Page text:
by Allison Schley, MEd
The key to happiness is connections and the key to connections is communication. Regardless of whether your child has hearing, s/he deserves to have those early connections and early communication. However, there are so many things involved when your baby is diagnosed with hearing loss. How do we communicate? What kind of assistive devices do we need? Will we use American Sign Language or Listening and Spoken Language? Are there any other parents who are in the same situation?
Now, there is an answer for you. Communication Connections, Inc. is a woman-owned local-nonprofit dedicated to early intervention for families with hearing loss. Our mission is to provide support for parents to help their children, ages 0-6, reach their potential. Services include unbiased parent education, unbiased community education, American Sign Language Communication groups, Listening and Spoken Language Communication groups, and social opportunities. Children learn through play and Communication Connections, Inc. is all about language-based play. Structured, age appropriate activities are incorporated into all sections of Communication Connections, Inc. There will be story time, free play time, art time, music time, and snack time.
After 15 years of teaching children with hearing loss, I founded Communication Connections, Inc., due to seeing delays in the communication and connections that children with hearing loss had compared to their hearing peers. Research shows that early intervention will lessen this gap. Children in Wisconsin are now tested at birth for hearing loss with the Universal Newborn Hearing Screening. This allows the family to get early intervention at a much earlier age than in the past.
A parent of an older child with hearing loss told me, “We wish we had better early intervention with someone who was skilled in the field. If only we knew other families we could talk to who were going through this journey, it would have helped us feel less isolated.” Another parent stated, “Early intervention is so important. If only we had known our child had hearing loss two years earlier, we could have been so much further along in our child’s language development. “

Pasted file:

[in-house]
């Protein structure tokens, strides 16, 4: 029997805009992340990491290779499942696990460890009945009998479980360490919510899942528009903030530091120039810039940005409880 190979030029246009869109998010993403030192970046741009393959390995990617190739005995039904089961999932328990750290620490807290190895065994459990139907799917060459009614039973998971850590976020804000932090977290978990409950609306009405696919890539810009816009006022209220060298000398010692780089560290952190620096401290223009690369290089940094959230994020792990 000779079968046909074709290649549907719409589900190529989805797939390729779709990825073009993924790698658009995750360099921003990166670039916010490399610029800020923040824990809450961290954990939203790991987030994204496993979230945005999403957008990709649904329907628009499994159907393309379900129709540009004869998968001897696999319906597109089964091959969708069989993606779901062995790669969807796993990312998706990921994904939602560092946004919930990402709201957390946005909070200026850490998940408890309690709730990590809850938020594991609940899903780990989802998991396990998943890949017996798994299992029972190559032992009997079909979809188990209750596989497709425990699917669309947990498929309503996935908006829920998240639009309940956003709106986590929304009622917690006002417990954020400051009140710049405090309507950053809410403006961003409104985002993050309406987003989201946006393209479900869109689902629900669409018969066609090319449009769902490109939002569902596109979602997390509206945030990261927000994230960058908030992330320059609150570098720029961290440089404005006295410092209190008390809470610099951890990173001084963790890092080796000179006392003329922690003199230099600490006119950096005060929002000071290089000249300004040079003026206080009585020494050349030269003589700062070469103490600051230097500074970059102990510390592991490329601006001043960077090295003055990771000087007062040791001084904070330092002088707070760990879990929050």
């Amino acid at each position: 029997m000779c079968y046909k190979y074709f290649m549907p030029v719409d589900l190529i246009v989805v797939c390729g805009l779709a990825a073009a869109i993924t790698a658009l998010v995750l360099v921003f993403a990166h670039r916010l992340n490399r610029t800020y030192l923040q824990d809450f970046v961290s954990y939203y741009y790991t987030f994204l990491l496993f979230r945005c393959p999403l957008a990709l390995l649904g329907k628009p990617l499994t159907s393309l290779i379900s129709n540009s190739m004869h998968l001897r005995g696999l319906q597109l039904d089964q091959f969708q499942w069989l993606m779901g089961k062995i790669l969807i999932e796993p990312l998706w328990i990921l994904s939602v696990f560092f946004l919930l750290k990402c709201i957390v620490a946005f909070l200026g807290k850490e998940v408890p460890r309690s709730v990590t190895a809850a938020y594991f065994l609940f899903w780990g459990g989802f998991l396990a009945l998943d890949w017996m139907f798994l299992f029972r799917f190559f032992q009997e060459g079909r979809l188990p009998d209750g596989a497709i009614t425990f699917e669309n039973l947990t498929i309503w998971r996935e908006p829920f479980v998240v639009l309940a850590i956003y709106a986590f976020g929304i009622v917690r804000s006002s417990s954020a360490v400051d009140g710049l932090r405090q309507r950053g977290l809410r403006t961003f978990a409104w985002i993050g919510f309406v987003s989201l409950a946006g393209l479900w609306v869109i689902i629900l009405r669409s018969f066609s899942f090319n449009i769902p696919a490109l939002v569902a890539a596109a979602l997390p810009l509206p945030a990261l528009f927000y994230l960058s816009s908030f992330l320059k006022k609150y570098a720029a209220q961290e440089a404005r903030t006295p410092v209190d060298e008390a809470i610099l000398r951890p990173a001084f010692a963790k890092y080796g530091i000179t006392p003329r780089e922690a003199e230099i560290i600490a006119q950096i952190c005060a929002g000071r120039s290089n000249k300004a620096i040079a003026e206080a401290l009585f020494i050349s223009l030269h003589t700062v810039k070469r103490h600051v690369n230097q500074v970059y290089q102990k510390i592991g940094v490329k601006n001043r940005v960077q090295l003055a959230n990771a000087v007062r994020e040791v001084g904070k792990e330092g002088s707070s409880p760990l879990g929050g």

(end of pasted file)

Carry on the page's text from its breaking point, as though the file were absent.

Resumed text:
After a recent inservice for classroom teachers, a student’s parent stated,” You have taught me more in this hour about my child and his hearing loss than I ever knew in the last 13 years of his life.” She also told me, “You go above and beyond. Your ability to connect with my son and help him become a successful, independent learner and advocate for himself is priceless.”
My biggest goal is to help families see their children as children with gifts, rather than children with just a hearing loss diagnosis. I have many friends with hearing loss who are happy and successful adults. Some chose the path of American Sign Language, while others chose to use their listening and speaking. There is no right or wrong answer. Whatever works best for you and your family is what is best for you. Communication Connections, Inc. is small enough to care and big enough to serve your needs. I am dedicated to begin part of this journey for your family to help you weed through all of the information and help your child soar and take off!
We look forward to connecting with you and your families in the near future. Please find out more about how we can serve you by checking out our website www.communicationconnections.org, following us on Twitter @communconnect, or “liking” us on Facebook.
Allison Schley has been in the field of deaf and hard of hearing education for 20 years. She founded a nonprofit for families with hearing loss. She most recently wrote a children's book, entitled Forever Friends. This book shows the how a deaf dog and deaf boy teach the world that all kids are good and being deaf is okay.